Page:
And Page has certainly parlayed that success into the publishing and selling of books about not only reversing an “incredible shrinking church,” but also stuff like how a church hiring committee can select just the right pastor to lead them. (That Baptist Press writer jokes that it ought to be called Pastor Searches for Dummies, which does a great job of accidentally highlighting exactly how much trouble these hiring committees have in locating leaders.) Nothing says we’re totally just a cult of personality like the fundagelical concession that hiring exactly the right pastor matters enormously to a church’s growth, but here we are.

The scandal gets considerably better/worse, however.

The Wartburg Watch, an excellent religious-watchdog blog that keeps an eye on fundagelical leaders, reminds us of something else that Frank Page did during his time as leader of the Executive Committee that suddenly throws this scandal into very sharp relief.

Stop Baptist Predators–Or Not.

In addition to building a reputation as a bridger of divides between the more contentious subgroups within his denomination, in 2007 Frank Page also vehemently resisted the idea of creating and maintaining a database within the denomination to keep track of sex offenders in ministry.


You heard me.

Around 2007, when the Catholic child-rape scandal was still hitting its peak of awareness and people were starting to realize just how similarly pervasive sex abuse was in fundagelical circles, survivors’ and watchdog groups began pressuring the SBC to develop a database to track sex offers in SBC ministry, similar the one developing for Catholic priests.

This database would track not only convicted sex abusers, but also any minister or volunteer who’d confessed or been found credibly accused of committing sex crimes. The database was (and is) considered a necessity because most sex abusers haven’t been formally convicted, so a typical criminal background check won’t reveal them to a hiring committee.

SBC predators, in particular, take advantage of that lack of oversight in a number of ways. First and foremost, they know that victims will have a tough time being heard and believed by ministry teams–and that these crimes, despite falling under mandatory-reporting guidelines, often won’t even be reported to the police. Second, because the SBC’s leaders typically care much more about maintaining their reputation as a denomination than about protecting the vulnerable flocks, anyone credibly accused of a sex crime will typically be quietly allowed to quit–and then be shuffled away to another congregation (which will not be forewarned about the sex abuser about to join their ministry teams). Third, because the whole episodes are hushed up, even if a ministry hiring committee wants to avoid selecting sex abusers, they won’t be able to make a fully-informed hiring decision.

And Frank Page flat refused even to consider the idea of such a database.

Oh, the SBC did the equivalent of offering past and future victims of sex abuse thoughts and prayers by totally passing a resolution in 2002 demanding “sexual integrity” of its ministers, one that was inspired by the Catholic child-rape scandals erupting every day by then. Somehow that resolution failed to do anything to rein in the growing accusations against SBC ministers.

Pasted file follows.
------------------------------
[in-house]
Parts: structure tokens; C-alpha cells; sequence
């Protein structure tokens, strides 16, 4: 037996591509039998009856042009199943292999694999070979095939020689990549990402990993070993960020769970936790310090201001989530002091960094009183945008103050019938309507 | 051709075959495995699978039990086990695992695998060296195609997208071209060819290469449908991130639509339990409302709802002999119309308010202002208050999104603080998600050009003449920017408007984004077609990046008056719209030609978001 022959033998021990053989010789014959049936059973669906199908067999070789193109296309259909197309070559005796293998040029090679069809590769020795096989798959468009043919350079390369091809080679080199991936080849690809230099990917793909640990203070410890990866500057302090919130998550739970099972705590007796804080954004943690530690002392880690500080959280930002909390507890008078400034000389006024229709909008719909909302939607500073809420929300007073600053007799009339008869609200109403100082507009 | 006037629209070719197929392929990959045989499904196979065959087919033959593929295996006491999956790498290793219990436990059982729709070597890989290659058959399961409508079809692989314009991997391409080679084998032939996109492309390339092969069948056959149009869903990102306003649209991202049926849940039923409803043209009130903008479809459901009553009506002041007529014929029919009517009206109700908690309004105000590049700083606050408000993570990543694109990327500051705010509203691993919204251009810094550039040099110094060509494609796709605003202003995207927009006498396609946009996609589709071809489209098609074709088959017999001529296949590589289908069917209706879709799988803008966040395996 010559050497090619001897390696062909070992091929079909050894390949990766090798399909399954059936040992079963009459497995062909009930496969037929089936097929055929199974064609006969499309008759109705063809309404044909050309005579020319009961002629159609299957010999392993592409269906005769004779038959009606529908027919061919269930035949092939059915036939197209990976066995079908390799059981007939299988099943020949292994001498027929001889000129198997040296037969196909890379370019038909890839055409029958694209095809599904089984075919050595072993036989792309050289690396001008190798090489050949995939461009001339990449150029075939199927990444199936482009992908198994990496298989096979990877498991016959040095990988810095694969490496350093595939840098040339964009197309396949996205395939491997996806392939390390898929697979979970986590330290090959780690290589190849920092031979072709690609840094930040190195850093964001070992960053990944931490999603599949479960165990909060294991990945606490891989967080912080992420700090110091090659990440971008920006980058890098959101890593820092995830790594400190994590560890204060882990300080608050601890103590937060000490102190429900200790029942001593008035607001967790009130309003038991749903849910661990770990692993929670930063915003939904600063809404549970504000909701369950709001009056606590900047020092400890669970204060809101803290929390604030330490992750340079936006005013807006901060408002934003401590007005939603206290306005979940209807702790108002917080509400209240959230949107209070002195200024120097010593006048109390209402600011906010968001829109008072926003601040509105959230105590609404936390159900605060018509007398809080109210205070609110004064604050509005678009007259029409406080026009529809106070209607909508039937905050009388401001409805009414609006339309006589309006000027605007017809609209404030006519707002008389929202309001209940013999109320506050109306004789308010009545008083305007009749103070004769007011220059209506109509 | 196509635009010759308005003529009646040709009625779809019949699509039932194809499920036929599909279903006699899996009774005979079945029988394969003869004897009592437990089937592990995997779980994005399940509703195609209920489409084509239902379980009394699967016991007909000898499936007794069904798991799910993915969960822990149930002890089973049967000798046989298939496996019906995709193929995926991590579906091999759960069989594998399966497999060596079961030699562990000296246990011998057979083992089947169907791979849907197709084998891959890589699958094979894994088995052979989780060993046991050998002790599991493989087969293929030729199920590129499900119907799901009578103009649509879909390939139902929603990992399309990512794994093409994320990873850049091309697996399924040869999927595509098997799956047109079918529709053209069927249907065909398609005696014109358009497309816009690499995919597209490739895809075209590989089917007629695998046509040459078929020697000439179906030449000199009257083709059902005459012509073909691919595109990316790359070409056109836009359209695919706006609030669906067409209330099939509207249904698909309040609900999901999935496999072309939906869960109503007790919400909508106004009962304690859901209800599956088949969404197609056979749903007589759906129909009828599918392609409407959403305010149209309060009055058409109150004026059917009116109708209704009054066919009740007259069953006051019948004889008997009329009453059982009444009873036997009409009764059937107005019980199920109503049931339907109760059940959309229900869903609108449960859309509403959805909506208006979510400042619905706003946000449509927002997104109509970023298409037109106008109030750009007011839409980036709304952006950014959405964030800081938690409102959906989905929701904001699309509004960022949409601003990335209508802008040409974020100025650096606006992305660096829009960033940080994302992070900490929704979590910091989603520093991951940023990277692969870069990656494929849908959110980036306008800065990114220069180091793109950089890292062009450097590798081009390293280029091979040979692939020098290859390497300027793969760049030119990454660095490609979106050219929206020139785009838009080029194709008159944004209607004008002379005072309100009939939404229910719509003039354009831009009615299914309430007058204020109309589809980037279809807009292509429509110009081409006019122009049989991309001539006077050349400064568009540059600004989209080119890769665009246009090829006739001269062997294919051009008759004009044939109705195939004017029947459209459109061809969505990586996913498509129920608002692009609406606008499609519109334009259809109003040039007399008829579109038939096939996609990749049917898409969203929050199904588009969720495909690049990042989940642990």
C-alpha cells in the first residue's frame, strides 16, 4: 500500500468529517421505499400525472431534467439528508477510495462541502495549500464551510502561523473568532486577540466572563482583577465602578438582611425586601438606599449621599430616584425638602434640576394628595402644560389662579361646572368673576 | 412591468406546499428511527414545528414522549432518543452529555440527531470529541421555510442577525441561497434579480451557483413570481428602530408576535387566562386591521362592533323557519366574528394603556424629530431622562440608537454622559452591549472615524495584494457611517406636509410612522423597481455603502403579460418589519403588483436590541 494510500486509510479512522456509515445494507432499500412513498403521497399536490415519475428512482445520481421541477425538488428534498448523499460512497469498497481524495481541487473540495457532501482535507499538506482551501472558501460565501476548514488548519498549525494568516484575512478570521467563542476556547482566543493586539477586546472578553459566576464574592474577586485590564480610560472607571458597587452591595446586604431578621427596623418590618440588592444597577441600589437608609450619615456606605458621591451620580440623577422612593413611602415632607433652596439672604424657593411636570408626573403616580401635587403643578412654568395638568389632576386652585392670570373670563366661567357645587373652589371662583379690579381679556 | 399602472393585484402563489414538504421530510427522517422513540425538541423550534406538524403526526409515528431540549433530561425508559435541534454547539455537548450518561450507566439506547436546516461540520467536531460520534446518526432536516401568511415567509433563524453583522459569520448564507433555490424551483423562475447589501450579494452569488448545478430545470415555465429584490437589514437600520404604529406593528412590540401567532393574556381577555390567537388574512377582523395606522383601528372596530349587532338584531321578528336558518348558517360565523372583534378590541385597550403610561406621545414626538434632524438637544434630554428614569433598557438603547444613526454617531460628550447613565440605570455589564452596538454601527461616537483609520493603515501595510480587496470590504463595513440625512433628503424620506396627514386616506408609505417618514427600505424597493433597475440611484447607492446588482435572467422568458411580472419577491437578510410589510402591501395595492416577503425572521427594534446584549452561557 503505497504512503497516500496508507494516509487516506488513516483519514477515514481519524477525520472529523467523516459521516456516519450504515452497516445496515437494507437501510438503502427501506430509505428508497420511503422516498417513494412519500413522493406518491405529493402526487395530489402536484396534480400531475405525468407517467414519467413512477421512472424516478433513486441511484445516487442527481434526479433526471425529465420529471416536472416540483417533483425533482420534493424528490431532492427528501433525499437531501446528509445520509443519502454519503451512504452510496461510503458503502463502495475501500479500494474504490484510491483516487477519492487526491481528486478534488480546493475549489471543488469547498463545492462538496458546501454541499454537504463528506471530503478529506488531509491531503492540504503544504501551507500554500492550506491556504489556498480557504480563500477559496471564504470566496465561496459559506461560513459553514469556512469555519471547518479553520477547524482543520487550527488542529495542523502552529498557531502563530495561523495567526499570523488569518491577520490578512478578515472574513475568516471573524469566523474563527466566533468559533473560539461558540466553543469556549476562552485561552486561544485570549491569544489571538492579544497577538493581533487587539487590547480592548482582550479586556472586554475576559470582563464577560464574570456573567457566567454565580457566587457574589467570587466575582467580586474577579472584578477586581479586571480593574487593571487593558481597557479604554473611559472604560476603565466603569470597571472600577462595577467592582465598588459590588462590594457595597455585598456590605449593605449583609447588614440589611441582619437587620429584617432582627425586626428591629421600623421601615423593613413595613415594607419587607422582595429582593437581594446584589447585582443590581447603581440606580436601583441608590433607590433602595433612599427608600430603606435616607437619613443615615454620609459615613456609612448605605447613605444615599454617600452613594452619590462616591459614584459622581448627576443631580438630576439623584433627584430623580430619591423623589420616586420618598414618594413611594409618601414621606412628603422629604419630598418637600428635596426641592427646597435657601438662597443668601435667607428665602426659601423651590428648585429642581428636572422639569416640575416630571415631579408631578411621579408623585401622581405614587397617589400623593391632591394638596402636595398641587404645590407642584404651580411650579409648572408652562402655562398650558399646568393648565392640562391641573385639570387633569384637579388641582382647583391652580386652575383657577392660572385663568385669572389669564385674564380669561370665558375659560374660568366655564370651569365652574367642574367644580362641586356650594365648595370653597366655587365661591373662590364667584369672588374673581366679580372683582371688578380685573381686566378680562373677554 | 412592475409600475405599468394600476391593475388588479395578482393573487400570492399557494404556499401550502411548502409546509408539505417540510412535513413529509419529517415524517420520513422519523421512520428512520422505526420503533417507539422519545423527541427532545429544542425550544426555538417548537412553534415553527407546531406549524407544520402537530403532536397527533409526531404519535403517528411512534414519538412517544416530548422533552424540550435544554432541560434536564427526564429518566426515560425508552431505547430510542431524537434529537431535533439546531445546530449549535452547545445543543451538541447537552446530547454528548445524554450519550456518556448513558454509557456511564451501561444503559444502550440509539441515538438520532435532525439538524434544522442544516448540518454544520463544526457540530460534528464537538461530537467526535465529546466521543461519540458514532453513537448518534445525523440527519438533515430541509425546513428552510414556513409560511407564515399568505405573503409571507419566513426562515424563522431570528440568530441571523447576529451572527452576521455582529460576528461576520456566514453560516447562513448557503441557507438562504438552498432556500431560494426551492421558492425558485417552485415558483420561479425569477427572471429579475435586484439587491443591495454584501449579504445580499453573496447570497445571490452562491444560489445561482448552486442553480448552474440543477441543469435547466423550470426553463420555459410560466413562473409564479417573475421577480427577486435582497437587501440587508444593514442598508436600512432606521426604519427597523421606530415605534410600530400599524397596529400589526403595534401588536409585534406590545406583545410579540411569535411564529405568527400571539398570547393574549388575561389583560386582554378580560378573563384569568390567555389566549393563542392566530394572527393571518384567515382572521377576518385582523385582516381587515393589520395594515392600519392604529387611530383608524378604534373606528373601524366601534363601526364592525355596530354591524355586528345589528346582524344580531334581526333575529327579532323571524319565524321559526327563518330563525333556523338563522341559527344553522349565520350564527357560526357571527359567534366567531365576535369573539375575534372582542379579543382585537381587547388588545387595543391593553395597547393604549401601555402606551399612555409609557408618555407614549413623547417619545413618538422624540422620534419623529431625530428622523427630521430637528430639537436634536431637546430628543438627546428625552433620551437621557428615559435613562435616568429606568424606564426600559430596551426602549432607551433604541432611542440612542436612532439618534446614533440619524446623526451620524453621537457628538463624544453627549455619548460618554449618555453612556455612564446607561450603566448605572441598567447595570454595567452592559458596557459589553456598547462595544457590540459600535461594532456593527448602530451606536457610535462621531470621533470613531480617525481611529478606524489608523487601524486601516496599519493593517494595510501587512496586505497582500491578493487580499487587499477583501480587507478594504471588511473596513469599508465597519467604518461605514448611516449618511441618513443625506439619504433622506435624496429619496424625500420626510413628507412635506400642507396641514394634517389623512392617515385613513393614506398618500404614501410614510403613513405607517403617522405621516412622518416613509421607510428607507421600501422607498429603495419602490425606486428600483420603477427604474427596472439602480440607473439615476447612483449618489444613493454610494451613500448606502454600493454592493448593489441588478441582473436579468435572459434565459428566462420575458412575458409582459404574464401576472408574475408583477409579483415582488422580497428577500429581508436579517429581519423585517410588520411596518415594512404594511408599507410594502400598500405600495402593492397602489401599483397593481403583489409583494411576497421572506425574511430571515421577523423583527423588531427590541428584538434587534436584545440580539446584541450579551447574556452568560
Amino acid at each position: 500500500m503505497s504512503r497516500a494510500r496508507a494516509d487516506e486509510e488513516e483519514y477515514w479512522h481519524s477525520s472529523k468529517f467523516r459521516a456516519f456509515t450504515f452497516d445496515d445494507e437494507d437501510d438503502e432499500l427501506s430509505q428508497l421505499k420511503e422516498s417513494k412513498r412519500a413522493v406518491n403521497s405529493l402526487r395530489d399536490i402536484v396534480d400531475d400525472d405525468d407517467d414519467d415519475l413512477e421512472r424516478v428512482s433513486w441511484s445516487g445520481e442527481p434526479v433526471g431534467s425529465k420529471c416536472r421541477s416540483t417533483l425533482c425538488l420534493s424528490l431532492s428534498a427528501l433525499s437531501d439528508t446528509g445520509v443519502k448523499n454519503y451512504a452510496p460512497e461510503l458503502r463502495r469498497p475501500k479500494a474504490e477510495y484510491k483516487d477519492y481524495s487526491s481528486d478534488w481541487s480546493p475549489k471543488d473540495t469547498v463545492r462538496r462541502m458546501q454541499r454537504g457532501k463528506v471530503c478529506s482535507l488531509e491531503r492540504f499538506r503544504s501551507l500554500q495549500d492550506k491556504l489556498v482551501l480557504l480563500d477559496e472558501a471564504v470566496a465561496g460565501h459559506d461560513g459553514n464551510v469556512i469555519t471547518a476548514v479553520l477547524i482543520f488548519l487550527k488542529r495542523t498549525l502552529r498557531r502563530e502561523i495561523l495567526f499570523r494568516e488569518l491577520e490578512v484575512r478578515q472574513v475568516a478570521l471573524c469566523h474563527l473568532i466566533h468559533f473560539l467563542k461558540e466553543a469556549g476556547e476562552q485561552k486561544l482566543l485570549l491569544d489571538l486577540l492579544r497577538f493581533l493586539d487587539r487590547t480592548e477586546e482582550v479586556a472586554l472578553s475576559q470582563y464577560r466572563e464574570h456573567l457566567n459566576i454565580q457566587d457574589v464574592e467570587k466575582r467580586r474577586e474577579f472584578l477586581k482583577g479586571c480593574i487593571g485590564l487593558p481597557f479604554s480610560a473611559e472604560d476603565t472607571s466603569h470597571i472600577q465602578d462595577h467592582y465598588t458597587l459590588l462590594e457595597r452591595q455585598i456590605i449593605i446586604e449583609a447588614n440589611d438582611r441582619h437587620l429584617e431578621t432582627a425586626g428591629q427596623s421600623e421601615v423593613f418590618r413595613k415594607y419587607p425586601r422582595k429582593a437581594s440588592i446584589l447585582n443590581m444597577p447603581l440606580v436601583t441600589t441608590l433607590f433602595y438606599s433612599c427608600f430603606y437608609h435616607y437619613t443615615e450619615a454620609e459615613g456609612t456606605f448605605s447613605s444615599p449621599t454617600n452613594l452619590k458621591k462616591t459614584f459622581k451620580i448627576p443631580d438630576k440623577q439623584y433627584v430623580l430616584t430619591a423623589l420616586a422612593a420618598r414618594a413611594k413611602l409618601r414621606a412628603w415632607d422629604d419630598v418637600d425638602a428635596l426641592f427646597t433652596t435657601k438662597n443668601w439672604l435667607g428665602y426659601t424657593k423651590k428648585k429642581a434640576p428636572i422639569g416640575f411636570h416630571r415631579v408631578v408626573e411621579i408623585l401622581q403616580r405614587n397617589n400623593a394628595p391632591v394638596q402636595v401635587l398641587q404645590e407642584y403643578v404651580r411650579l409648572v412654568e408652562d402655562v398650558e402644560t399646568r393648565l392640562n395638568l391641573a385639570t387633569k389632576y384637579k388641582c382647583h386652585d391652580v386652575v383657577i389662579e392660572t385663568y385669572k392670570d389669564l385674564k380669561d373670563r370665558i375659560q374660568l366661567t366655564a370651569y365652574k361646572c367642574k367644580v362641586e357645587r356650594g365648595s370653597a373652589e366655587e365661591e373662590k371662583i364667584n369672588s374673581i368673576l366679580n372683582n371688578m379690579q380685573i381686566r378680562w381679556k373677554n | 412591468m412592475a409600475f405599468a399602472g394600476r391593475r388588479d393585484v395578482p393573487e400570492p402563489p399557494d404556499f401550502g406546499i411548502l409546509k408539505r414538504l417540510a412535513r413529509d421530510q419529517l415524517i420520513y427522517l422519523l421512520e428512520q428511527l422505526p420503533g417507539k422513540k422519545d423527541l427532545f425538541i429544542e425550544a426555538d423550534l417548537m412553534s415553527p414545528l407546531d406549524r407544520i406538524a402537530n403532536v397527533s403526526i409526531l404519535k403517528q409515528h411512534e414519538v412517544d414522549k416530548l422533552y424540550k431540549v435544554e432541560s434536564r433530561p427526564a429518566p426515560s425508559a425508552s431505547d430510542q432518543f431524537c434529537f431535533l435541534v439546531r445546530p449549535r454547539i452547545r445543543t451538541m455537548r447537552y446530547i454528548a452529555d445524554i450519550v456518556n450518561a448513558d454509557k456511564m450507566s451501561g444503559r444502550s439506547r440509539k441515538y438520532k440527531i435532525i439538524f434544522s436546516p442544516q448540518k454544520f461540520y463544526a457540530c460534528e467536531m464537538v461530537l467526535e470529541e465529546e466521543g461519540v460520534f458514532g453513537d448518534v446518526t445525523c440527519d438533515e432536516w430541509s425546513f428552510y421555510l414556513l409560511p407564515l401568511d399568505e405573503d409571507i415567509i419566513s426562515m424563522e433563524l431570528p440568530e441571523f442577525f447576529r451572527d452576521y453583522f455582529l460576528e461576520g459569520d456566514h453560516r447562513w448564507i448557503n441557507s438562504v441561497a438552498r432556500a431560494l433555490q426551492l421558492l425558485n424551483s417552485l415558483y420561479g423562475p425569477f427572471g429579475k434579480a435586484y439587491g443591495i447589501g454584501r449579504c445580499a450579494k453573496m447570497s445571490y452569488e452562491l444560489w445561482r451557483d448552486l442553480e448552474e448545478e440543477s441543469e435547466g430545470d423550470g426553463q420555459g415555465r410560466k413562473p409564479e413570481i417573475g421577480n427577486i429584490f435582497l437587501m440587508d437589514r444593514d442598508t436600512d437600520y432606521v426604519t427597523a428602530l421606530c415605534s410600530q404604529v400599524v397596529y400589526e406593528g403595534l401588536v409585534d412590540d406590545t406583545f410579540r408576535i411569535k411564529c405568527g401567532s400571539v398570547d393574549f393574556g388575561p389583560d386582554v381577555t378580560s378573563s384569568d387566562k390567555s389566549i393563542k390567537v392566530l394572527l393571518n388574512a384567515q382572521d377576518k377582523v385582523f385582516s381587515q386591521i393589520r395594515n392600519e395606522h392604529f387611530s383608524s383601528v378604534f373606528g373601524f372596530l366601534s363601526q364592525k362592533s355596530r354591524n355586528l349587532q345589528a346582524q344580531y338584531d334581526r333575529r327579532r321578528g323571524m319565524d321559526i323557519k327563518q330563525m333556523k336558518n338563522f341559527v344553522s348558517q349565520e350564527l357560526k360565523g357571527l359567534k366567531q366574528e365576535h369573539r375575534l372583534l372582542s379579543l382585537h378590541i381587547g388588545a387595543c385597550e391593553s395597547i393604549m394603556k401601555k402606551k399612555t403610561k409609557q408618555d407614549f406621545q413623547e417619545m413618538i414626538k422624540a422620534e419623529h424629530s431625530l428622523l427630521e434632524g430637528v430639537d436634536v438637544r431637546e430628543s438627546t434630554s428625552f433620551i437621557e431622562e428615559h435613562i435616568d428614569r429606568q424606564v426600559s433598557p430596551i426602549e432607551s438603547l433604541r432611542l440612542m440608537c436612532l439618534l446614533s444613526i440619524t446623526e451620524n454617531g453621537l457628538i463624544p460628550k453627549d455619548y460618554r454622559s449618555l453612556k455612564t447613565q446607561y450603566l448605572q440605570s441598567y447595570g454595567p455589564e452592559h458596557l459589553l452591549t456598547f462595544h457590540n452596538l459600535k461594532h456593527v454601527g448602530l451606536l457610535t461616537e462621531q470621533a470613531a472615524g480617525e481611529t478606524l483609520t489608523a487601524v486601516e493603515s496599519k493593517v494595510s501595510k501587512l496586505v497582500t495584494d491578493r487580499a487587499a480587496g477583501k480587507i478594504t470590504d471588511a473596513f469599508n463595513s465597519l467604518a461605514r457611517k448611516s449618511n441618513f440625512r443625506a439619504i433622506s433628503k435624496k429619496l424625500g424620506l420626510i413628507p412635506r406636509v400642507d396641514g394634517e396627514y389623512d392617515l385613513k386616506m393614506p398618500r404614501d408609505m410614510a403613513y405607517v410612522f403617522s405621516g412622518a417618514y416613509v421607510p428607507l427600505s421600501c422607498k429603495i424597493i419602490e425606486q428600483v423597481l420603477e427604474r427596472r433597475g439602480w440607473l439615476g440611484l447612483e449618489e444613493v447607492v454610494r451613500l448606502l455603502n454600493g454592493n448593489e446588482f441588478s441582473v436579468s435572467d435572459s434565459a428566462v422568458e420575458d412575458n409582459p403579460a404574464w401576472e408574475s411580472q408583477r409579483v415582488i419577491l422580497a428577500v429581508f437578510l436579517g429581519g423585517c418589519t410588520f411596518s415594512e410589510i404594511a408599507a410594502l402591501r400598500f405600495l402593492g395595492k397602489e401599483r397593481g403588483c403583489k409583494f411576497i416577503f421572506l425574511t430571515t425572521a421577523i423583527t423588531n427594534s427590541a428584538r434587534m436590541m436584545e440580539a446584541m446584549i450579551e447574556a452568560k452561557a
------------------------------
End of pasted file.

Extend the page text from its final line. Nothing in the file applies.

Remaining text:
When it came to taking truly meaningful action to protect people attending SBC churches, however, Frank Page flat refused. His reasons?

First and foremost, he didn’t think the SBC’s sex-abuser problem was “wide or systemic” enough to require such a database.

Second, he insisted that SBC churches were just too independent to allow his committee to demand accountability in this fashion from them.

Both of his reasons are so damning to the SBC that one wonders if he thought either of them through before opening his piehole and letting it flap around in the breeze without supervision.

(Marco Zanferrari, CC-SA.)

But he made the situation even worse by accusing those seeking such a predator database of being “nothing more than opportunistic persons who are seeking to raise opportunities for personal gain.”

Yes, that was Frank Page flinging unfounded and baseless accusations at SNAP-Baptist, a sub-group within the Survivors Network of Those Abused by Priests, and at Christa Brown, an abuse survivor who started and maintained the website Stop Baptist Predators at the time. Yes. He was really and truly saying they were just greedy opportunists out to enrich themselves, and he was making these accusations to avoid having to confront how widespread sex abuse is in his denomination and having to meaningfully track those abusers.

He’d been responding to the news of Baptist predators in this way for a while, however. This wasn’t some off-the-cuff response, some poorly-considered reply to something he hadn’t adequately studied yet. When 20/20 did a story that same year (2007) on predatory ministers, Frank Page accused them of conducting “yellow journalism.” He was far more upset with the show making his denomination’s leaders look “uncaring and uninformed” than he was about taking every possible precaution he could to protect the overly-trusting Christian flocks within it. (Robert Parham, the founder and executive director of the Baptist Center of Ethics who just passed away last year, at least lamented that Page had done that typical fundagelical thing of shooting the messenger instead of “hearing the truth of the message.”)